Cowboys and Indians may equal box-office Ebola, but The Homesman, directed by Tommy Lee Jones, is not your grandma’s typical Hollywood western. It’s a grim, lyrical and unpredictable adaptation of the colorful 1988 novel by Glendon Swarthout about the harrowing hardships of frontier life and the terrible toll it took on the brave and battered women who tried to survive. In some ways, it’s rough on the viewer, too, but the payoff is memorable.
THE HOMESMAN ★★★½
Written by: Tommy Lee Jones, Kieran Fitzgerald and Wesley A. Oliver
Plowing fields, pumping
The three demented women include a catatonic, doll-clutching 19-year-old (Meryl Streep’s daughter Grace Gummer) banished by her husband after losing her baby; a violent schizophrenic (Miranda Otto) who threw her newborn infant down the hole of an outhouse; and a hysterical immigrant (Sonja Richter) who lost her mother in the snow and now spends her days screaming for an exorcism from the devil. Encountering rapists and murderers, their survival is something of a miracle. So is Briggs’ since Mary Bee is so desperate and lonely she offers him marriage as a business proposition. He deserts them all, leaving her to struggle through the wilderness on her own. By the time he experiences a change of heart fueled by guilt, it’s too late to save them. The rest of the movie shows the results of his attempts to make amends. Meryl Streep makes a late, honest and humane appearance as the churchwoman in Iowa waiting to dispatch the women to their families in the East. Director Mr. Jones calls in the chips of actor Mr. Jones and the camaraderie he developed with co-star Ms. Streep in the wonderful, underrated romantic comedy Hope Springs. They click again in the civilization scenes in Iowa, filmed in Georgia.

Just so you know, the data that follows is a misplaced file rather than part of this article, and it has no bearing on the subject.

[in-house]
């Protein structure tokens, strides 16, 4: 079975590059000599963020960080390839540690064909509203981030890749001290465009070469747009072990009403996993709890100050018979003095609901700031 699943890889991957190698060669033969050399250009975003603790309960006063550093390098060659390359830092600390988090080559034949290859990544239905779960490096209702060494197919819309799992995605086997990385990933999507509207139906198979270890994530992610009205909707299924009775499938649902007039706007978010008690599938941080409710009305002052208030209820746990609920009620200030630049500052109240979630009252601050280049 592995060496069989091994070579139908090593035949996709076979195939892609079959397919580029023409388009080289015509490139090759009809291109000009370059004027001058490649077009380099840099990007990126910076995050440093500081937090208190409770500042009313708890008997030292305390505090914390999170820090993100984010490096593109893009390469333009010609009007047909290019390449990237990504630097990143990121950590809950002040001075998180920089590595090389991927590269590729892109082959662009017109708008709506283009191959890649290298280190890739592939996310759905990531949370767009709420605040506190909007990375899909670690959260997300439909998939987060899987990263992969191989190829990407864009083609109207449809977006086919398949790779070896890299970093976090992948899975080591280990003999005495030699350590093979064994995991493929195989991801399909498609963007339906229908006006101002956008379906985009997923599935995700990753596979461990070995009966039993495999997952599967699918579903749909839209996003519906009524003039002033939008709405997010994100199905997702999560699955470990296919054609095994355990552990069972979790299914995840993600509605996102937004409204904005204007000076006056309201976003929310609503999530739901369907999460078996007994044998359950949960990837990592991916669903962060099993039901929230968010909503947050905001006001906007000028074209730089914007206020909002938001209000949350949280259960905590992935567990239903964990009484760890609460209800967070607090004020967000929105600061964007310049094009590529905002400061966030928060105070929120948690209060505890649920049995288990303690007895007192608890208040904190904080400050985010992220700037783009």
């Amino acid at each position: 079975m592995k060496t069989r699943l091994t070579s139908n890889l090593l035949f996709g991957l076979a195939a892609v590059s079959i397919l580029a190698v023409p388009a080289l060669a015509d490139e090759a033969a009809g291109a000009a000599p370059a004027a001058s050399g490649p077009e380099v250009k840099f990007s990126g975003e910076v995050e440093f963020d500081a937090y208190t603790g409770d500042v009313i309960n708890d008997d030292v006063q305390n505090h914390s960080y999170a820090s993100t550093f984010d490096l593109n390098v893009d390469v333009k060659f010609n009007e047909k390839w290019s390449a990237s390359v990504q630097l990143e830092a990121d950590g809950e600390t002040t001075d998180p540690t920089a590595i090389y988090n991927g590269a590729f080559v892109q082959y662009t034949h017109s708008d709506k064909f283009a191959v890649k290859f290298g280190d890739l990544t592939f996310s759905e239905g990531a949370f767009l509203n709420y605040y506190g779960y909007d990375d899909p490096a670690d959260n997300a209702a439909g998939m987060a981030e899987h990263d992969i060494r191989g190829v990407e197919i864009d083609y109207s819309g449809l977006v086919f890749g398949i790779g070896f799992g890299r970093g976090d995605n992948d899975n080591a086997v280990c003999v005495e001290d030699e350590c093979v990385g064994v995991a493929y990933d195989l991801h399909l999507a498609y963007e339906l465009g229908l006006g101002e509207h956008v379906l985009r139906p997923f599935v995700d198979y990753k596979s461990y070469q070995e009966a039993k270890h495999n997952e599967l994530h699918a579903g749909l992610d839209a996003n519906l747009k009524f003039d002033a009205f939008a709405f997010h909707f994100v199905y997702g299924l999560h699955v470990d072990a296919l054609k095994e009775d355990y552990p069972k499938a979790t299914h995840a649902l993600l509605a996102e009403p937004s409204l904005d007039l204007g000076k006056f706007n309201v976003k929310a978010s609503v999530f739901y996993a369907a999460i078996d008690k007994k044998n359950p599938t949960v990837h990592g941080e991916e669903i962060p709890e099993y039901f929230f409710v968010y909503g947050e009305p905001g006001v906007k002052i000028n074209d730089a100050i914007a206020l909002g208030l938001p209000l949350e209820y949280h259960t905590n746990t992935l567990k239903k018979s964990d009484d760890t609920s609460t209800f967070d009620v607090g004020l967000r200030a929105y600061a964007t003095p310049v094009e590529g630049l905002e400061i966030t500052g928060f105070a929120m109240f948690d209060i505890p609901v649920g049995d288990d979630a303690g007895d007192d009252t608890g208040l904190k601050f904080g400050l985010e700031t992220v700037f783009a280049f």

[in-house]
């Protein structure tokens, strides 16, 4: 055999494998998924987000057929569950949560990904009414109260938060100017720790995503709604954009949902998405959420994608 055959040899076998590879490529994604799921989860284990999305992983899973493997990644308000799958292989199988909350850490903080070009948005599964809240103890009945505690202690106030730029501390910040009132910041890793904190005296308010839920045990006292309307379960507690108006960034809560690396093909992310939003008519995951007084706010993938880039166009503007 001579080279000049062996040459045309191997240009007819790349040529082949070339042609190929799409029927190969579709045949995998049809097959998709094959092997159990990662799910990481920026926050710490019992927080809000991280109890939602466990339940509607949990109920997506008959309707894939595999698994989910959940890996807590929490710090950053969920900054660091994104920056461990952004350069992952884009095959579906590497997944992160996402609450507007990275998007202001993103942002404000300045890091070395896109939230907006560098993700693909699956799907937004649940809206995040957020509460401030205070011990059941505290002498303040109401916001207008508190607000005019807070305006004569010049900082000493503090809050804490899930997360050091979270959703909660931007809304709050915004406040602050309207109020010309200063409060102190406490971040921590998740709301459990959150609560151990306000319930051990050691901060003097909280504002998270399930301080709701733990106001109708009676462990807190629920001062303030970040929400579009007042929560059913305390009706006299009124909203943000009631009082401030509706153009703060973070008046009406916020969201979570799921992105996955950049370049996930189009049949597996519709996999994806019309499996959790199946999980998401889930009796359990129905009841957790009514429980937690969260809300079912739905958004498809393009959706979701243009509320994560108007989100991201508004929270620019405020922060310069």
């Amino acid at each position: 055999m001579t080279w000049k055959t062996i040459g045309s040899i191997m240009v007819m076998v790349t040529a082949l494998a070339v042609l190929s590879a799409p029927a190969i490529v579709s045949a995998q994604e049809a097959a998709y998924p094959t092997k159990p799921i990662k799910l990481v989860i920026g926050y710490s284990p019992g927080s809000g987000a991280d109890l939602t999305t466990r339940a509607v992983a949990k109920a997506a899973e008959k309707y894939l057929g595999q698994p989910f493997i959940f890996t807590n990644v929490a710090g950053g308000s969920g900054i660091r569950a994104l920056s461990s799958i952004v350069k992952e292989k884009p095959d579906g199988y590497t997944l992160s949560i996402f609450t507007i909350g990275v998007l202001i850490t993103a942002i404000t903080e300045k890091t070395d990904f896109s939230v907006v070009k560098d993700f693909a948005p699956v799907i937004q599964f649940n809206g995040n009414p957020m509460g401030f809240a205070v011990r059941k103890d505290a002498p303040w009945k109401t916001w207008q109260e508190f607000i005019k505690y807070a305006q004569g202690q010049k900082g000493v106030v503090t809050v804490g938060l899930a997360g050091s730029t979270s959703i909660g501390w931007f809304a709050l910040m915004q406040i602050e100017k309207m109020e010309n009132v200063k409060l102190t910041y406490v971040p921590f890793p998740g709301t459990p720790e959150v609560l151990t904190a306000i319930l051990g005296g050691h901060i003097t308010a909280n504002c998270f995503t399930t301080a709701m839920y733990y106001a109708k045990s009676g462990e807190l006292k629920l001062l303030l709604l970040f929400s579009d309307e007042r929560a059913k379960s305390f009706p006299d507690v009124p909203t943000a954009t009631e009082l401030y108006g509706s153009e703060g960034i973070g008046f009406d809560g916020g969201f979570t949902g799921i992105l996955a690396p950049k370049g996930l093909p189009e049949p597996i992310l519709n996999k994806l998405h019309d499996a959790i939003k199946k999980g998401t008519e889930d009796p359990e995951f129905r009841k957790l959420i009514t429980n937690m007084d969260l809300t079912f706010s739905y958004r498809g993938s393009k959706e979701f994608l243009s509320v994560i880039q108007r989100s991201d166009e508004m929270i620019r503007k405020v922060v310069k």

The rest of the movie was filmed mostly in New Mexico, where Rodrigo Prieto’s cinematography of the butterscotch buttes, primordial prairies and moonlit canyons of the rugged West beautifully captures the desolation of a forgotten frontier. The direction catalogues the feelings and frailties of the characters without veering in the direction of sentimentality. You feel the anxiety of a lonely old maid in a man’s world with no future. You also feel the emptiness and isolation of women alone in the punishing cruelty of a wasteland without pity. Texas native Mr. Jones shows a natural affinity for his home territory, investing The Homesman with the same grit he previously explored in The Three Burials of Melquiades Estrada. And although the movie often moves with the deliberate slowness of a centipede, his direction retains a firmness of grip, like a crippling handshake, that keeps the tempo of the narrative moving forward. A grand, shocking saga of a movie, The Homesman is the kind they don’t make much anymore.